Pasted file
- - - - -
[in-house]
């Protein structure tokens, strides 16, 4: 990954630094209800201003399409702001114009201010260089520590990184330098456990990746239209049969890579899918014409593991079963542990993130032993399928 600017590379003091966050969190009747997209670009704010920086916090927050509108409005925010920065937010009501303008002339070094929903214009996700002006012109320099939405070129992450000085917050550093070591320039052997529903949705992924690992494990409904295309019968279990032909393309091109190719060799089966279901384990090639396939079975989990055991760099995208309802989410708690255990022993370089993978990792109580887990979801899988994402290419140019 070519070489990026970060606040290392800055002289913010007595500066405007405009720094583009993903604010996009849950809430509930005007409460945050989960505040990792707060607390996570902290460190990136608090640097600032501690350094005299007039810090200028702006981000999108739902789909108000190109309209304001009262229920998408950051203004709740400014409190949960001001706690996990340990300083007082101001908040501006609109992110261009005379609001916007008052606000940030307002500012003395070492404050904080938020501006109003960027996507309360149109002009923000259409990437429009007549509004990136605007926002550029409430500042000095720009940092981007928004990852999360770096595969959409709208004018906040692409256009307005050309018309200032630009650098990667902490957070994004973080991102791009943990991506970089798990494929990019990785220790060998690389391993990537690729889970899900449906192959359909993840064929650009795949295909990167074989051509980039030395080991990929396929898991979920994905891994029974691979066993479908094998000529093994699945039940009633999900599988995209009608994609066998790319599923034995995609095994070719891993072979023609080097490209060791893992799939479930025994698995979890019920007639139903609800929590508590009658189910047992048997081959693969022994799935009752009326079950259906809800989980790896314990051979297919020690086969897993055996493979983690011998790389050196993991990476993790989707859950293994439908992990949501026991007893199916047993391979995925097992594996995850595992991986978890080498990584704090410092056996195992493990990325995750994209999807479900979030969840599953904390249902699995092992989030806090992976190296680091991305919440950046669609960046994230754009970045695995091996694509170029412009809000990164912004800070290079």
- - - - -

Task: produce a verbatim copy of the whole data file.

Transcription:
[in-house]
């Protein structure tokens, strides 16, 4: 990954630094209800201003399409702001114009201010260089520590990184330098456990990746239209049969890579899918014409593991079963542990993130032993399928 600017590379003091966050969190009747997209670009704010920086916090927050509108409005925010920065937010009501303008002339070094929903214009996700002006012109320099939405070129992450000085917050550093070591320039052997529903949705992924690992494990409904295309019968279990032909393309091109190719060799089966279901384990090639396939079975989990055991760099995208309802989410708690255990022993370089993978990792109580887990979801899988994402290419140019 070519070489990026970060606040290392800055002289913010007595500066405007405009720094583009993903604010996009849950809430509930005007409460945050989960505040990792707060607390996570902290460190990136608090640097600032501690350094005299007039810090200028702006981000999108739902789909108000190109309209304001009262229920998408950051203004709740400014409190949960001001706690996990340990300083007082101001908040501006609109992110261009005379609001916007008052606000940030307002500012003395070492404050904080938020501006109003960027996507309360149109002009923000259409990437429009007549509004990136605007926002550029409430500042000095720009940092981007928004990852999360770096595969959409709208004018906040692409256009307005050309018309200032630009650098990667902490957070994004973080991102791009943990991506970089798990494929990019990785220790060998690389391993990537690729889970899900449906192959359909993840064929650009795949295909990167074989051509980039030395080991990929396929898991979920994905891994029974691979066993479908094998000529093994699945039940009633999900599988995209009608994609066998790319599923034995995609095994070719891993072979023609080097490209060791893992799939479930025994698995979890019920007639139903609800929590508590009658189910047992048997081959693969022994799935009752009326079950259906809800989980790896314990051979297919020690086969897993055996493979983690011998790389050196993991990476993790989707859950293994439908992990949501026991007893199916047993391979995925097992594996995850595992991986978890080498990584704090410092056996195992493990990325995750994209999807479900979030969840599953904390249902699995092992989030806090992976190296680091991305919440950046669609960046994230754009970045695995091996694509170029412009809000990164912004800070290079």